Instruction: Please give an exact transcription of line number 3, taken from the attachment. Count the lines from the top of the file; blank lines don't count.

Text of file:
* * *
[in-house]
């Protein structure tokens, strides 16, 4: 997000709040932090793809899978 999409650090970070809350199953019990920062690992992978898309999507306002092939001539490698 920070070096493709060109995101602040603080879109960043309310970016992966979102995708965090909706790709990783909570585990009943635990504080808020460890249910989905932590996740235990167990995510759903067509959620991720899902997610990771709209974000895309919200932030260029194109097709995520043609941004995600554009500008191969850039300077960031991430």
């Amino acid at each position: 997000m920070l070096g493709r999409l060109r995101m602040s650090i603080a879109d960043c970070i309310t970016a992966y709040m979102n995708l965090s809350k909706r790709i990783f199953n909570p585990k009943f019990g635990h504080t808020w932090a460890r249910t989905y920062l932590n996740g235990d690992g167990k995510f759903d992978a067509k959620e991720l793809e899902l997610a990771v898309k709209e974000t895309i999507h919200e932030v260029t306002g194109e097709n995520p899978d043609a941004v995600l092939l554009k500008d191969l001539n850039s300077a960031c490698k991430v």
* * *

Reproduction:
């Amino acid at each position: 997000m920070l070096g493709r999409l060109r995101m602040s650090i603080a879109d960043c970070i309310t970016a992966y709040m979102n995708l965090s809350k909706r790709i990783f199953n909570p585990k009943f019990g635990h504080t808020w932090a460890r249910t989905y920062l932590n996740g235990d690992g167990k995510f759903d992978a067509k959620e991720l793809e899902l997610a990771v898309k709209e974000t895309i999507h919200e932030v260029t306002g194109e097709n995520p899978d043609a941004v995600l092939l554009k500008d191969l001539n850039s300077a960031c490698k991430v």